Paleontologists Sink Aquatic Dinosaur Nonsense

By | April 10, 2012

Paleontologists Sink Aquatic Dinosaur Nonsense

Earlier this week, the rotting corpse of a discarded dinosaur idea rose from the depths. Brian J. Ford, a television personality and self-styled independent researcher, decided that Apatosaurus, Allosaurus and kin just looked wrong ambling about on land. Unfettered by the accumulation of scientific evidence about how dinosaurs moved and the environments they lived in, Ford decided to set scientists straight by floating an idea that had been sunk decades ago—that all large dinosaurs spent their lives in water. And, like the bad science it is, the idea strained to explain everything about dinosaur biology. Not only did the idea supposedly explain why non-avian dinosaurs went extinct—their watery homes dried up, of course—but the aquatic setting also explained the small arms of the tyrannosaurs. The great tyrants, Ford said, would catch fish and hold them close for visual inspection before downing the sashimi. Ford’s speculation is a buffet of nonsense. There is so much wrong with it, it’s hard to know where to start.

Ford certainly has a right to his opinion. The weight of the evidence absolutely crushes his ill-formed idea, but there’s no rule against making poorly substantiated claims on the internet. Heck, much of the web is sadly founded on such sludge. But I was taken aback by how many news sources not only took Ford seriously, but cast him as a kind of scientific underdog. In a BBC4 Today interview—which helped spread this swamp of insufficient evidence and poor reasoning—host Tom Feilden cast Ford as a Galileo-type hero, boldly defending his revolutionary idea while the stodgy paleontological community refused to budge from its orthodoxy. Despite Natural History Museum paleontologist Paul Barrett’s admirable attempt to set Feilden straight, the radio host concluded that Ford’s idea was a new and exciting notion, even though the image of wallowing sauropods was part of the old image of dinosaurs that had been cast out in the 1960s. As artist Matt van Rooijen highlighted in his latest Prehistoric Reconstruction Kitteh cartoon, it would seem that the old is new again.

Other news sources followed Feilden’s lead. At the Daily Mail, a source not exactly known for reliable science coverage, reporter Tamara Cohen recapitulated Ford’s argument. Paul Barrett again offered a dissenting view at the bottom of the article, but the article promotes Ford’s idea anyway. “Dinosaurs DIDN’T rule the earth: The huge creatures ‘actually lived in water’ – and their tails were swimming aids,” the headline gasped. Hannah Furness did much the same in the Telegraph, summarizing Ford’s statements at length before, in the last line, plunking down a quote from Barrett saying that Ford’s idea is nonsense. Elsewhere, FOX News and Australia’s Sky News ran a syndicated version of the story that followed the same form, and the Cambridge News didn’t even bother to get a second opinion on Ford’s work. But my favorite howler came from the internet-based TopNews, which concluded that “it had [sic] become all the more imperative that further research is done on [Ford’s] theory so that some sort of conclusive findings can be presented.” No, it isn’t imperative at all. Ford’s idea is not even close to a theory, or even science. Ford’s evidence-free approach doesn’t make any testable predictions, and there is no actual scientific debate to be had here. Repeating “Dinosaurs look better in water” ad infinitum isn’t science, no matter how many journalists are enamored with the idea.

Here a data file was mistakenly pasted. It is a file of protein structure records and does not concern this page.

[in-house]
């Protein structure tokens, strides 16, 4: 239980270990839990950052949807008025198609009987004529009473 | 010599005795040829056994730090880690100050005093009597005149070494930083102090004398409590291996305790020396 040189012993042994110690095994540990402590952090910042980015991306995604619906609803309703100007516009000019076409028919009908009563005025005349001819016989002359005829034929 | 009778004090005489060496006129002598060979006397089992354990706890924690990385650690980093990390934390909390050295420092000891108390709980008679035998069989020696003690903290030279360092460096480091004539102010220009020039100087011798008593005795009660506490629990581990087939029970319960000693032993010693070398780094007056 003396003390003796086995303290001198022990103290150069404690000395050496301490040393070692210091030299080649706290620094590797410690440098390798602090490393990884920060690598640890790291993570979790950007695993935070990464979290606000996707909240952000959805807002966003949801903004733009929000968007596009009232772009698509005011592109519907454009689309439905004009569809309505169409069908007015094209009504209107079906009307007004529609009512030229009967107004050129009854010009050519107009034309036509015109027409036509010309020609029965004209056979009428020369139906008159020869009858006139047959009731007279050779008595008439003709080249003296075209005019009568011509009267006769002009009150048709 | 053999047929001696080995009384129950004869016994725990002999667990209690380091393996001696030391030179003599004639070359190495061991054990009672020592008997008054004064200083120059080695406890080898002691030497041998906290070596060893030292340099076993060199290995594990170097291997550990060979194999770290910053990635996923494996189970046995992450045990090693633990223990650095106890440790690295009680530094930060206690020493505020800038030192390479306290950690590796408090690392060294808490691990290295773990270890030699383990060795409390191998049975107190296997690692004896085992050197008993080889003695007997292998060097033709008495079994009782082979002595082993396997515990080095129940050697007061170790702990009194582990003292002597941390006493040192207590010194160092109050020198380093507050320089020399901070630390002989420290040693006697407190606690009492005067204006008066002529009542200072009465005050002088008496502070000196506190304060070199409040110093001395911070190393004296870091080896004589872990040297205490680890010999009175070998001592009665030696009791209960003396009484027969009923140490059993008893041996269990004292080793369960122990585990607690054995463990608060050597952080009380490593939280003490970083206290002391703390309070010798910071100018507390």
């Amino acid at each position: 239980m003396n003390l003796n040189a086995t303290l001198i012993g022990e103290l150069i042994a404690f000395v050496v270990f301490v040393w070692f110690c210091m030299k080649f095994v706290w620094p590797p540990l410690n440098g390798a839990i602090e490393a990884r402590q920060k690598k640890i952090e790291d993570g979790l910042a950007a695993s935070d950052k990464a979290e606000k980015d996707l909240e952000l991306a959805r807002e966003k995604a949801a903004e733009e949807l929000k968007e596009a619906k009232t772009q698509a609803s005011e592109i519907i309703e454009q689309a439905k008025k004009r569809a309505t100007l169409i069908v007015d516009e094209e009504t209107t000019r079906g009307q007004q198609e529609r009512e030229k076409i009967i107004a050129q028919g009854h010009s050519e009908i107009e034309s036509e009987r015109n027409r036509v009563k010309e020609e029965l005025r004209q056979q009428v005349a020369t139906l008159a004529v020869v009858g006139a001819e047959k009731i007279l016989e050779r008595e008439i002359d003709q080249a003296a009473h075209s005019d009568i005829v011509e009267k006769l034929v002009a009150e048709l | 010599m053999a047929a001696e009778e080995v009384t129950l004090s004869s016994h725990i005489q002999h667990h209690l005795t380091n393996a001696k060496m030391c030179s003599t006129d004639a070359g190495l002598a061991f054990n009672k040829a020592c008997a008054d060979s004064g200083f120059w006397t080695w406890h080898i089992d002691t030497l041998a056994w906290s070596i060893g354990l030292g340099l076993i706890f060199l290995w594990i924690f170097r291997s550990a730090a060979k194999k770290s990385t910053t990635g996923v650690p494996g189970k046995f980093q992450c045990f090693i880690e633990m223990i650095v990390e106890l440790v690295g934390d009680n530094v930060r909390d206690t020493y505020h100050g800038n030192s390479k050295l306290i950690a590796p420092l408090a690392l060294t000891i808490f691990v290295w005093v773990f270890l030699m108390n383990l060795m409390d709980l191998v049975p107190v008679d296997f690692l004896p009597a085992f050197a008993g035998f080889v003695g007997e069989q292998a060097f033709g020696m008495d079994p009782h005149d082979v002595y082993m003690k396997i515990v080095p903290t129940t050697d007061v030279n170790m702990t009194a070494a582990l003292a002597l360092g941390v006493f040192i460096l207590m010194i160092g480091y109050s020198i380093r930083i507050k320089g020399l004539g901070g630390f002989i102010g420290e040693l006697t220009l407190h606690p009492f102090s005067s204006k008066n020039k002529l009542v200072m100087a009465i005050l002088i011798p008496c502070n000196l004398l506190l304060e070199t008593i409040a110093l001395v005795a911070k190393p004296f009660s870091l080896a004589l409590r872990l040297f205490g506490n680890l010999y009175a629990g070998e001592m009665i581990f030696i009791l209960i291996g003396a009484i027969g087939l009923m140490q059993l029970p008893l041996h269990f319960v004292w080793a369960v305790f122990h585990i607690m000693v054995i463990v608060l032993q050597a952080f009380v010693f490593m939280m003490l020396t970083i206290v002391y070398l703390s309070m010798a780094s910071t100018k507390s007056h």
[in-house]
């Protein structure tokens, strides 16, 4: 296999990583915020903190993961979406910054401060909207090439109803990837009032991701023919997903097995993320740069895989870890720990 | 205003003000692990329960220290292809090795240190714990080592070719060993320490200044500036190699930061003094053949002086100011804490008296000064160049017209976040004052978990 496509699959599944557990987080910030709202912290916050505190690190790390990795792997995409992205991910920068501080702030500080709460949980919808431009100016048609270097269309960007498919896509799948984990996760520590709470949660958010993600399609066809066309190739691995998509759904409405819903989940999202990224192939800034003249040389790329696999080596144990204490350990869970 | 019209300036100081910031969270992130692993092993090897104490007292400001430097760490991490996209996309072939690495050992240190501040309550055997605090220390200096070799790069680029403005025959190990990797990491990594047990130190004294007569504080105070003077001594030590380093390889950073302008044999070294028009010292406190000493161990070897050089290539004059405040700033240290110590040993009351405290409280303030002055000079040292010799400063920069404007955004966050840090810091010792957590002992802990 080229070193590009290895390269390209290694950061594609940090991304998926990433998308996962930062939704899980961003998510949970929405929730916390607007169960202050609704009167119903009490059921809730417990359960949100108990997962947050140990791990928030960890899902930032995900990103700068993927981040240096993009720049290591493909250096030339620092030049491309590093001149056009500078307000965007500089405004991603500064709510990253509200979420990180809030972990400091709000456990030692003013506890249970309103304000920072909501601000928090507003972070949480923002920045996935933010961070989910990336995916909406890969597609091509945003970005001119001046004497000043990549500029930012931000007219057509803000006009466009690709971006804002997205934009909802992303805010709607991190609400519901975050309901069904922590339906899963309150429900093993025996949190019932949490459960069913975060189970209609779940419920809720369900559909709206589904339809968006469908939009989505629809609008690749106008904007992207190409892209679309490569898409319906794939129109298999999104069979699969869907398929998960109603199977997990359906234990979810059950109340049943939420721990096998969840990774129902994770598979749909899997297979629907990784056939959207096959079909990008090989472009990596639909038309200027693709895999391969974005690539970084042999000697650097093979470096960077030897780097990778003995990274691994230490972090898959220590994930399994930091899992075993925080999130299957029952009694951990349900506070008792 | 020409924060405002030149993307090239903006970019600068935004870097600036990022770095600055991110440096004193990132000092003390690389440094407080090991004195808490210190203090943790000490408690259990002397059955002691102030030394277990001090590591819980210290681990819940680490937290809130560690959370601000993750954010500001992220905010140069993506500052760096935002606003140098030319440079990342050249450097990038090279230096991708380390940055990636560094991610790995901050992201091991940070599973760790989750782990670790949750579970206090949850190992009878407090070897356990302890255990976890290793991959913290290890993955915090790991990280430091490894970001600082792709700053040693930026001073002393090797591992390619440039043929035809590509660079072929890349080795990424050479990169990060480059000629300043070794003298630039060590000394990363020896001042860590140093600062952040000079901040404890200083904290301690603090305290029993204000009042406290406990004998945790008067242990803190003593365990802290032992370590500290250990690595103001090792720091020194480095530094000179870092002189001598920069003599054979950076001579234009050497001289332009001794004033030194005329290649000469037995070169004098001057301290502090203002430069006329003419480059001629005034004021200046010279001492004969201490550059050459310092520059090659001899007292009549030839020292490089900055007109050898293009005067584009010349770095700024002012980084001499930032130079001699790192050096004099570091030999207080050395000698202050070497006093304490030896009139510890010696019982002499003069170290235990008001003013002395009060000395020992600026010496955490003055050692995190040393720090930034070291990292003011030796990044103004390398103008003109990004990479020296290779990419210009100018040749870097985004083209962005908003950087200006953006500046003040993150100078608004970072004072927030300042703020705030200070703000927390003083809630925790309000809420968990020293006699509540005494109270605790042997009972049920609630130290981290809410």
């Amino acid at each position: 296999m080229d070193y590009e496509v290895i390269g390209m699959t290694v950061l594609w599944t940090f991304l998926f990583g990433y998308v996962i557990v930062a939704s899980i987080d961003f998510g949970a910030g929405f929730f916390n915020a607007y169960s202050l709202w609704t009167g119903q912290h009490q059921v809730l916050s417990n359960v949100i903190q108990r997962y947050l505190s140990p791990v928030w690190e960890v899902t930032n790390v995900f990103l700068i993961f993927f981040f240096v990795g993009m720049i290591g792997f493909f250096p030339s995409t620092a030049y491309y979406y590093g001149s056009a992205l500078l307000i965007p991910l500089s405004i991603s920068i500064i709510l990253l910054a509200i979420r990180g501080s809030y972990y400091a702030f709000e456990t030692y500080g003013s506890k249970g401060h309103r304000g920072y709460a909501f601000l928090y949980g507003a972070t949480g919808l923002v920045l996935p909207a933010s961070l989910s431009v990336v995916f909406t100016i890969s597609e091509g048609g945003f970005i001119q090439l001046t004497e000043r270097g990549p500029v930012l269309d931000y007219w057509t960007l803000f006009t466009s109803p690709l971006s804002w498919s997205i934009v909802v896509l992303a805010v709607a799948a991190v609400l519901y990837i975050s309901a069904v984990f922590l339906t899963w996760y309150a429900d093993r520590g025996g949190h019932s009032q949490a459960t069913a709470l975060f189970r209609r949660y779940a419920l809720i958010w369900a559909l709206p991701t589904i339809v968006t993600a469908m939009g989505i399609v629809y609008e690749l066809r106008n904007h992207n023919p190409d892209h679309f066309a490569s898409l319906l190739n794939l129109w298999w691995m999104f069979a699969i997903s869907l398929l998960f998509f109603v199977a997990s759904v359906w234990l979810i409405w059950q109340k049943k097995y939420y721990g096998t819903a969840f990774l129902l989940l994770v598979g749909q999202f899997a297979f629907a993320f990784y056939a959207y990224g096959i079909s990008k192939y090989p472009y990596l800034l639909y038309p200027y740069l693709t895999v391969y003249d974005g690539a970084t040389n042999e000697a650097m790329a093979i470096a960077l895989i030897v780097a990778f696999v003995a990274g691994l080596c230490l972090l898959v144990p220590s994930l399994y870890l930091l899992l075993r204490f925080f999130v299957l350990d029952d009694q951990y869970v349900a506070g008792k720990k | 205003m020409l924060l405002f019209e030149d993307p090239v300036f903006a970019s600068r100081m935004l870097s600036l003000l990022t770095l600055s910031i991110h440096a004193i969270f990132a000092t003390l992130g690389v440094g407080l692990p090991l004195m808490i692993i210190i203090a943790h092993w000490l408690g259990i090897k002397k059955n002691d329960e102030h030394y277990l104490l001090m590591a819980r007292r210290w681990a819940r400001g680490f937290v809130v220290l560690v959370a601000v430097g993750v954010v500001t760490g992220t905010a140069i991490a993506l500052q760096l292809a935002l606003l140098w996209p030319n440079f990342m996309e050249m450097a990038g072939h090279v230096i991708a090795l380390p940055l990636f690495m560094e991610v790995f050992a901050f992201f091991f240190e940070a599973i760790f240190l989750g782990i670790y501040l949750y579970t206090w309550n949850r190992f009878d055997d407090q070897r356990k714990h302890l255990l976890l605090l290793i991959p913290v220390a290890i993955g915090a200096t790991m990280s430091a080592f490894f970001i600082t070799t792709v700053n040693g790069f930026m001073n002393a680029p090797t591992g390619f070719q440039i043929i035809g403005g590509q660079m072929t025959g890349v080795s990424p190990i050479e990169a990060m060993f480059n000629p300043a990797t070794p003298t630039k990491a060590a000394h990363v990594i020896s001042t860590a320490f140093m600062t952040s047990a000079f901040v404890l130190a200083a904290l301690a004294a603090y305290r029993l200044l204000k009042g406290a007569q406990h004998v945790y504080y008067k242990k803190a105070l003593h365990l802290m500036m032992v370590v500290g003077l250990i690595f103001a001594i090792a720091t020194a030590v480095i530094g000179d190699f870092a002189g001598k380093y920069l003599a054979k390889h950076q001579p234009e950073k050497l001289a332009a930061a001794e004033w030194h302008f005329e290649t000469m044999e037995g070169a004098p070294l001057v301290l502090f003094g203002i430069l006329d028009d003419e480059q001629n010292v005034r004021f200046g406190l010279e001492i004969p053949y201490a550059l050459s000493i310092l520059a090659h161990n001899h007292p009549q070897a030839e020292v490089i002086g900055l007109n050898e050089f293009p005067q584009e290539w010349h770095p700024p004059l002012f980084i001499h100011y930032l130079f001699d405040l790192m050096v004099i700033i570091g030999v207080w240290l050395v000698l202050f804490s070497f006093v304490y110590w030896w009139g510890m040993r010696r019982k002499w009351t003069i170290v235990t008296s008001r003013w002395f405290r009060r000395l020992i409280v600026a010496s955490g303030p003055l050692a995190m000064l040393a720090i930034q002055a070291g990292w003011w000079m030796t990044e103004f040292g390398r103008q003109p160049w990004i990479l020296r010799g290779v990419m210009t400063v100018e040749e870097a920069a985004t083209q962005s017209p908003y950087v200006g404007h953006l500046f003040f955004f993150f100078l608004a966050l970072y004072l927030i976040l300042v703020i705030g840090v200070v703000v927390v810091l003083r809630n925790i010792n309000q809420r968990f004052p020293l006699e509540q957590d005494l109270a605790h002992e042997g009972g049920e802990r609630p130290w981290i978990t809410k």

Paleontologists quickly jumped on the idea. Dave Hone and Mike Taylor called out Ford’s idea as old-school nonsense. Scott Hartman dug in at length in his post “When journalists attack!” and Michael Habib wrote a takedown of the bog-dwelling sauropod idea from a biomechanical perspective. And, earlier today, Don Prothero rightly cast the controversy as yet another media failure in reporting science. Prothero writes:

Once again, we have a glorified amateur playing with his toy dinosaurs who manages to get a gullible “journalist” to print his story with a straight face and almost no criticism. Feilden didn’t bother to check this guy’s credentials, consulted with only one qualified expert and then only used one sentence of rebuttal, and gave the story the full promotion because it was a glamorous topic (dinosaurs) and challenged conventional wisdom.

Poor reporting is entirely to blame here. “Amateur, armed with dinosaur models, says all of dinosaur paleontology is wrong” would be a more accurate way to cast the story, and seen that way, it isn’t really worth talking about. But it seems that merely having a controversial, unfounded opinion can be the price of admission for wide media attention. …

via Paleontologists Sink Aquatic Dinosaur Nonsense | Dinosaur Tracking.

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